Before the HD DVD and Blu-ray formats hit the market, there was a third high definition format called D-Theater that was released back in 2002 in the USA only. D-Theater is a D-VHS cassette which could provide content in both 720p and 1080i along with a Dolby Digital audio track. D-VHS tapes could store between 25GB and 50GB of data storage depending on the tape length, closely matching the capacity of Blu-ray discs. The tape itself looks almost identical to a VHS tape.
Like the Blu-ray format, the D-VHS format was region controlled for pre-recorded content – Region 1 for the USA, region 2 for Japan and Region 3 for South Korea, although pre-recorded content was only released in the USA. The studios that released titles on the format include 20th Century Fox, Atrisan Entertainment, DreamWorks and Universal Studios. Some Japanese units could be hacked to play USA region D-Theater tapes.
Although the first Blu-ray and HD DVD titles did not reach the market until 2006, the last title released on the D-Theater D-VHS format was 20th Century Fox’s I, Robot released late 2004, making it one of the shortest physical video formats in history. This was likely due to the rapid take up of the DVD format and that most consumers did not have a high definition television at the time.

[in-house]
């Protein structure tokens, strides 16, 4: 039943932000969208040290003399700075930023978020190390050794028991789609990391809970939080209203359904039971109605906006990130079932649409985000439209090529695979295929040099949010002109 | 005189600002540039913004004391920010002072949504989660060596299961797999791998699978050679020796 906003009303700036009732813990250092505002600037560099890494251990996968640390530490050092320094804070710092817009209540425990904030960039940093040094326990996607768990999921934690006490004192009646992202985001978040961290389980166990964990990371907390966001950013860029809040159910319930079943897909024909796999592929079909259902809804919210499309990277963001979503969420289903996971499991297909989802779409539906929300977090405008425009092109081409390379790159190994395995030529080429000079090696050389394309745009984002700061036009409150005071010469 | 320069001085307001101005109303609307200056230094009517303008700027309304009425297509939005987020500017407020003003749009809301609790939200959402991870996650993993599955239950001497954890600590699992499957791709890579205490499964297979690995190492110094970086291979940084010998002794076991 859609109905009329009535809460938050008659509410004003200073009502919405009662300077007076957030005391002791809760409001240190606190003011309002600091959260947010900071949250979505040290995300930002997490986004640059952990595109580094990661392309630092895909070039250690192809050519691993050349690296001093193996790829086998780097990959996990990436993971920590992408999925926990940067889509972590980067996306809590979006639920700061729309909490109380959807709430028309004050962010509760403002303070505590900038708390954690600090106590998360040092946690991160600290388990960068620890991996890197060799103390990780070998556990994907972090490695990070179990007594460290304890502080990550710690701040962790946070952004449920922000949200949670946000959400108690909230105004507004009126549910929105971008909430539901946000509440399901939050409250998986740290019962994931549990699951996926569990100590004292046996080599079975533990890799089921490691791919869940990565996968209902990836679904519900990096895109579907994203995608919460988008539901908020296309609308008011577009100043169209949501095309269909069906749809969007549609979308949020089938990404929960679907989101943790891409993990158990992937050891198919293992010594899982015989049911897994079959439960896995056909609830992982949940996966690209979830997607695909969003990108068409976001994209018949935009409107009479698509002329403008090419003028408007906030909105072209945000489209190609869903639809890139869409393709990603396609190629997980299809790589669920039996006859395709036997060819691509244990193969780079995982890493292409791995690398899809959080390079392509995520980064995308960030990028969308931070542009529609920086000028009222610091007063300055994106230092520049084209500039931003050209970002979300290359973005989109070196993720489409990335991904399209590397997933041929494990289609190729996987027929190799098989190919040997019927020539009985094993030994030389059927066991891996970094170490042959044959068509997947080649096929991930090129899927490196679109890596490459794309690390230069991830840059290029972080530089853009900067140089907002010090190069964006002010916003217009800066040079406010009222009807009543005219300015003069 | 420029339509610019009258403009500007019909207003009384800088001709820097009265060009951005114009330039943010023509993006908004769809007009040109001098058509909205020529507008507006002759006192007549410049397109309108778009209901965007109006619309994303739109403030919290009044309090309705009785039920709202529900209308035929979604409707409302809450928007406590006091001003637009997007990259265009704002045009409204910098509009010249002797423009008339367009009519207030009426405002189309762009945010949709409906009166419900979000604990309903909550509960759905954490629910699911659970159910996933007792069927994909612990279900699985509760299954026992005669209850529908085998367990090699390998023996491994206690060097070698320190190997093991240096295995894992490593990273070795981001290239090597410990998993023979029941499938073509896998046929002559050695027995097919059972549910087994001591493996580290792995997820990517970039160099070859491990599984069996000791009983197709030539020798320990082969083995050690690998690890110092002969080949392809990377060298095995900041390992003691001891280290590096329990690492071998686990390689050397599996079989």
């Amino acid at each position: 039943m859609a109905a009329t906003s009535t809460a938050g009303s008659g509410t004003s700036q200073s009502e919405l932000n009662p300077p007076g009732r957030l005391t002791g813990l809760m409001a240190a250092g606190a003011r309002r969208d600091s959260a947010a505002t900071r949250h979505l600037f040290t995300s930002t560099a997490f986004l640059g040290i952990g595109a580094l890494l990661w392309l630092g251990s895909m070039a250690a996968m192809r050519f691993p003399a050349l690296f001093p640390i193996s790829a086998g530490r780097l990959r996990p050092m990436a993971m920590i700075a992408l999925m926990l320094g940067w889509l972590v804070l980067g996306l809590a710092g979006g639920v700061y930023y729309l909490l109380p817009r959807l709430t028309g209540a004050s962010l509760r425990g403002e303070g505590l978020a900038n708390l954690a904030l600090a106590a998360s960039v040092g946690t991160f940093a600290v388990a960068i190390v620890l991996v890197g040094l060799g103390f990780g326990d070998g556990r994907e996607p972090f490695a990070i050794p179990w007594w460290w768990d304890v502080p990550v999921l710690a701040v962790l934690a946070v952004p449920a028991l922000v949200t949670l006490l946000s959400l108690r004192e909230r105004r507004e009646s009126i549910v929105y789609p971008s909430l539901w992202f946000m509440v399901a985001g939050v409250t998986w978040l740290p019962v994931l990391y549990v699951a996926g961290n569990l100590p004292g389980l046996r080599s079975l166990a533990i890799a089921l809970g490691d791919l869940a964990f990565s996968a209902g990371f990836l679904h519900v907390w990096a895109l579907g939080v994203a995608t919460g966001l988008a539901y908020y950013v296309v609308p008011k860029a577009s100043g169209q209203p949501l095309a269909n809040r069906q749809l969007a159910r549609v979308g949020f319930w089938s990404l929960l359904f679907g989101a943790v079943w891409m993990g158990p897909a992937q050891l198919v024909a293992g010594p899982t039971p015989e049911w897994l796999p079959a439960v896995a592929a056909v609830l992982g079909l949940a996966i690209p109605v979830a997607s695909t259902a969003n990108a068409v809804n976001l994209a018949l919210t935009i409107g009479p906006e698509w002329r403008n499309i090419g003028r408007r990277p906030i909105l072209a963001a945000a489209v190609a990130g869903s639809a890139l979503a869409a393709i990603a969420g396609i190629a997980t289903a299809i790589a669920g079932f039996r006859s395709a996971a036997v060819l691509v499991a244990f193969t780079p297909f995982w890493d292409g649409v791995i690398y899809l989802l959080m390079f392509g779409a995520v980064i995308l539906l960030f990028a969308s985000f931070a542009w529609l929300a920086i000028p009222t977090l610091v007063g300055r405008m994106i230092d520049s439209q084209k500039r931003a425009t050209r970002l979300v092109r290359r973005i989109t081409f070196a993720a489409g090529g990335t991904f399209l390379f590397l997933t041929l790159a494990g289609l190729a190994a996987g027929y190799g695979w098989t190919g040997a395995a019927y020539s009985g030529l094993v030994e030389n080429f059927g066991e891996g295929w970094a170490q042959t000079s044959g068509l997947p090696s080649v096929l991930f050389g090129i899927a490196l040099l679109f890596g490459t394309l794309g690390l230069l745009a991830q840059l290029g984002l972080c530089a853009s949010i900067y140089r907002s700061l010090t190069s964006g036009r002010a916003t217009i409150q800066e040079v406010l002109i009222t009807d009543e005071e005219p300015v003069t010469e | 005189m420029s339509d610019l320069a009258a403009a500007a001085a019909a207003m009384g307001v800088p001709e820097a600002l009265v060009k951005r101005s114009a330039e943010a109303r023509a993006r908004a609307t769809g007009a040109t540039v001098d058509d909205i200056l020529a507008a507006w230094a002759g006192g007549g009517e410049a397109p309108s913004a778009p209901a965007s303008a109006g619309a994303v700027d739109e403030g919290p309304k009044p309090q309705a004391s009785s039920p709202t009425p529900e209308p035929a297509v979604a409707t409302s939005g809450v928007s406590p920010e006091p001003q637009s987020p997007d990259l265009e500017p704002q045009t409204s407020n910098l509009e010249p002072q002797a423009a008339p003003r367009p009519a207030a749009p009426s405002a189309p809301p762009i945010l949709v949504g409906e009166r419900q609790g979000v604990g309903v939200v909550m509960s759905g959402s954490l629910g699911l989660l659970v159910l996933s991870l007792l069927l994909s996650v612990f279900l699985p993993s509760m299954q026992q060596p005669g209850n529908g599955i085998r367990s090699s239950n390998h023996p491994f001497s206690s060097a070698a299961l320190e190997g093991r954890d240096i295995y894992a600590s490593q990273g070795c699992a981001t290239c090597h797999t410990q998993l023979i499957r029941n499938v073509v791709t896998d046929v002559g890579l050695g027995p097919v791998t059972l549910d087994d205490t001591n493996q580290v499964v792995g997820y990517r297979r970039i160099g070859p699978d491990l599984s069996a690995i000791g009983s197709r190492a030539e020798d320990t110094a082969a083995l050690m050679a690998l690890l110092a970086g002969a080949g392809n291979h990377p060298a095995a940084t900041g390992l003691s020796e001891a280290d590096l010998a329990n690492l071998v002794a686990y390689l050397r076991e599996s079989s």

Going by Techmoan’s video below, D-Theater had a pretty interesting way of enforcing copy protection. D-Theater D-VHS recorders could only record in high definition from its FireWire input port where the bit-stream did not have a copyright flat set. They could only record in standard definition from its composite analogue inputs as the high definition output was over component video and HDMI in the later models. Some of these later machines could also play additional sound tracks including DTS.
The following video by Techmoan gives a nice demonstration of a D-Theater unit, including loading the tape and the internals of a player: